自1991年該區就封閉成為核武試爆區，而2008年9月一國際組織¬「全面禁止核子試驗條約組織」（Comprehensive Nuclear Test Ban Treaty Organization）開始在塞米巴拉金斯克核子試驗場（Semipalatinsk Site）進行一連串的儀器測試，以鑑定出核子試爆的痕跡。
Kazakstan's nuclear test zone has lain deserted for the last 20 years largely forgotten by the outside world, but experts say radiation will continue to be a health risk until the huge site is cleaned up thoroughly.
The testing ground was closed for use in 1991. This month, the international Comprehensive Nuclear Test Ban Treaty Organization is running a series of trials at the Semipalatinsk site to test equipment that can identify and give the location of nuclear explosions.
Semipalatinsk was chosen for the experiments because some of the testing can be done for real, for example checking radiation levels in the soil and atmosphere. In Kazakstan, it also is being seen as a tribute to the country's decision, soon after it became independent, to become the first state to voluntarily renounce nuclear weapons.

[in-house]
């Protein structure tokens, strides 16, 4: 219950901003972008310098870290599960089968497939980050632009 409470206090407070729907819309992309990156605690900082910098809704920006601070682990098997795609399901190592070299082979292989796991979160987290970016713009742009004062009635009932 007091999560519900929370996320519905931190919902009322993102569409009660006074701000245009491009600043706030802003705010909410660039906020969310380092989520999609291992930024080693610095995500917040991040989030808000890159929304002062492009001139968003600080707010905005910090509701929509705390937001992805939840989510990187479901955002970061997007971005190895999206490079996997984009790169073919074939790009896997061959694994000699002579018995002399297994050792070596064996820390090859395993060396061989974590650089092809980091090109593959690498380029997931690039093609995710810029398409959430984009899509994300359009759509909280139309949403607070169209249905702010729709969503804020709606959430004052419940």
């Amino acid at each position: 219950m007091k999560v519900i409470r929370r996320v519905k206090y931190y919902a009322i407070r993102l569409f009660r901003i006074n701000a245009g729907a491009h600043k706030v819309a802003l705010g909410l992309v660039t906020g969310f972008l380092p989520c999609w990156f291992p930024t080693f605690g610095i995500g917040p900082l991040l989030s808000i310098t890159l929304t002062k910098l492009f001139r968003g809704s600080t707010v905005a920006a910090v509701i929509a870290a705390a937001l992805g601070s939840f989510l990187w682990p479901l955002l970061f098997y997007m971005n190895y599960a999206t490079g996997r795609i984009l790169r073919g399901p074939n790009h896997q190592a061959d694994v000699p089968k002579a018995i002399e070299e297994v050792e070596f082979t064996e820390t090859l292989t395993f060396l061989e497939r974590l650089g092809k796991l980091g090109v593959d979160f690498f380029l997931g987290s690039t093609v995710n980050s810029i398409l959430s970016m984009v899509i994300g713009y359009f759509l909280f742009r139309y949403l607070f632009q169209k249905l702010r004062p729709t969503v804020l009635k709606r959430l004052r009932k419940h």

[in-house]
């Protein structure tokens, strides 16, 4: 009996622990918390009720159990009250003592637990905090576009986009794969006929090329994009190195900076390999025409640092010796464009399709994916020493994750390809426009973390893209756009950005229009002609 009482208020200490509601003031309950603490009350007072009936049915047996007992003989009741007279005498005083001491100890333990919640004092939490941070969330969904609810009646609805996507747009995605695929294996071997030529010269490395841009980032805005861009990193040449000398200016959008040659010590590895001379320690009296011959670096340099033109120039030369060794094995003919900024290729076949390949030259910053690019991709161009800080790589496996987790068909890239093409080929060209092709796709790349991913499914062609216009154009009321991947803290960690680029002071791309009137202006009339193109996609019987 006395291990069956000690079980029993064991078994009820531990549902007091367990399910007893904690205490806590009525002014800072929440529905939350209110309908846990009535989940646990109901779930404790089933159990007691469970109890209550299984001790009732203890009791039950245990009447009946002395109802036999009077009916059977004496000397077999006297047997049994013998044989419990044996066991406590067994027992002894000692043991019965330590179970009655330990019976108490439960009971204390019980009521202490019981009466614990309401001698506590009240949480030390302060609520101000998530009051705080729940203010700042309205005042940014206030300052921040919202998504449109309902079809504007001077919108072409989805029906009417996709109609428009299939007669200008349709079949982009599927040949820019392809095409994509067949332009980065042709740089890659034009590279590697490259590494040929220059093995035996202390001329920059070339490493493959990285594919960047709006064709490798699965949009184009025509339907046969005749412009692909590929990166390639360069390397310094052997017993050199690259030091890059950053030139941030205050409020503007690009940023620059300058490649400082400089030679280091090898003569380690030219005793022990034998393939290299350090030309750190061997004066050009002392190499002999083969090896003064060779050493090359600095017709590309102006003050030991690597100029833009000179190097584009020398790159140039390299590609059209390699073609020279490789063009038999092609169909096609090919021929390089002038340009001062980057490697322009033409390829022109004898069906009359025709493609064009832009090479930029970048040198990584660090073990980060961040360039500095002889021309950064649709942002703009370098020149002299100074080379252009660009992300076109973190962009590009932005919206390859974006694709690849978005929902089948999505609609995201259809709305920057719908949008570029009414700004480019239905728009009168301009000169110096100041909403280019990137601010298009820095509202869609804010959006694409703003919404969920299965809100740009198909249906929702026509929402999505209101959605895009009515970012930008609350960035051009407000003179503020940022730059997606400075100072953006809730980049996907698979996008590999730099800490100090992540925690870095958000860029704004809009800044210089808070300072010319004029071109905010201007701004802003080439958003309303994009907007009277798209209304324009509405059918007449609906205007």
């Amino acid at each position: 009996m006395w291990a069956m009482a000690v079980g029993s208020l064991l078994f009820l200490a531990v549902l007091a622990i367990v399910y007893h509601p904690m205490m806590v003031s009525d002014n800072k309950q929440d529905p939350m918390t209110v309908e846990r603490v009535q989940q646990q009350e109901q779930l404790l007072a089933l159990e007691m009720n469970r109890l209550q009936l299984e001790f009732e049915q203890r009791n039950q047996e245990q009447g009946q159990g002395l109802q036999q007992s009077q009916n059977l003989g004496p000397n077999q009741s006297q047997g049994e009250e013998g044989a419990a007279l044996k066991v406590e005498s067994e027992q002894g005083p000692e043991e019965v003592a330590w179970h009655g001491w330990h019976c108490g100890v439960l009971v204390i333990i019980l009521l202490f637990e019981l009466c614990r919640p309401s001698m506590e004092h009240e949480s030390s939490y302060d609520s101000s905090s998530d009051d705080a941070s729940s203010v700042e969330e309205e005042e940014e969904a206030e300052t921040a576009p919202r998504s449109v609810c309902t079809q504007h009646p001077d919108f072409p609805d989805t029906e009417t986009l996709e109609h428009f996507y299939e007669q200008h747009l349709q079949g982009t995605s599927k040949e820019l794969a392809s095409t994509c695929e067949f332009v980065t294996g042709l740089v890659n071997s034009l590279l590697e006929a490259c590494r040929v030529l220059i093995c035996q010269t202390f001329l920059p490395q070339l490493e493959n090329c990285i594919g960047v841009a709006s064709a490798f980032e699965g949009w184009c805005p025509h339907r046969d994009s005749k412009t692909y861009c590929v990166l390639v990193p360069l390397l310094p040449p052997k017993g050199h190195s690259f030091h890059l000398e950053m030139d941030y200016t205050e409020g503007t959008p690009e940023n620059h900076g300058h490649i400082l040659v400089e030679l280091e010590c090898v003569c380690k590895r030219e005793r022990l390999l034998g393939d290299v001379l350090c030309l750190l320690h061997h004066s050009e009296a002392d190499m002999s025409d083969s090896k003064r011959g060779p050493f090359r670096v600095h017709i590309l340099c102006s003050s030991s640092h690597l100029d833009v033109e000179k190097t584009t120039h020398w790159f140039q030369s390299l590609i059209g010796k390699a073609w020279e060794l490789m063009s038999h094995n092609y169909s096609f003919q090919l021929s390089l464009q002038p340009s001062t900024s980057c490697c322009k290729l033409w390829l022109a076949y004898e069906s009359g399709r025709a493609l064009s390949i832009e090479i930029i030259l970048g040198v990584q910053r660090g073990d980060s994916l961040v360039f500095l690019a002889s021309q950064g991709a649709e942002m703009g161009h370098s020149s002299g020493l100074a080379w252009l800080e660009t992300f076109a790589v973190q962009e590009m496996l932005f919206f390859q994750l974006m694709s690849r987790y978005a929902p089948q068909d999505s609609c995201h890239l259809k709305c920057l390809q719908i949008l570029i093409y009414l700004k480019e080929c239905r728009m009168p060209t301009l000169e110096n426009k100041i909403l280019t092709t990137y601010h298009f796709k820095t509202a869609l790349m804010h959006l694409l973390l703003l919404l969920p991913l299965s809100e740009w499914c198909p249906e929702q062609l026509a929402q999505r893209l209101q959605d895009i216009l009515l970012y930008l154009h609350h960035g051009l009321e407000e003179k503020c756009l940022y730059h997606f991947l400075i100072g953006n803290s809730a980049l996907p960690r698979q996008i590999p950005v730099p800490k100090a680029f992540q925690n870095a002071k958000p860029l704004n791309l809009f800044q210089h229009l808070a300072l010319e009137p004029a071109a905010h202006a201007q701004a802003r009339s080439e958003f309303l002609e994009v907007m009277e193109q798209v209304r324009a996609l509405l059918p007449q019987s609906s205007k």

The persistence of high background radiation means the legacy of Semipalatinsk lives on. Academic researchers and pressure groups say the incidence of cancer, congenital defects, retarded development and psychiatric disorders in the surrounding area is much higher than in other parts of Kazakstan.
According to the cancer center for East Kazakstan Region, the disease occurs 10 to 15 percent more frequently than the national average, with a high proportion of cases falling within the 50-60 year-old age bracket - people who would have been around when nuclear testing was taking place.
Above ground blasts ended in 1962, but underground testing continued for many years until the program ended in 1989.
Some 1.7 million people are believed to have health problems caused by exposure to radiation.
These days, the radiation is at much lower levels. But experts warn that low doses and constant exposure can show up as genetic malformations. This is likely to persist until a complete clean-up is conducted over this vast testing area.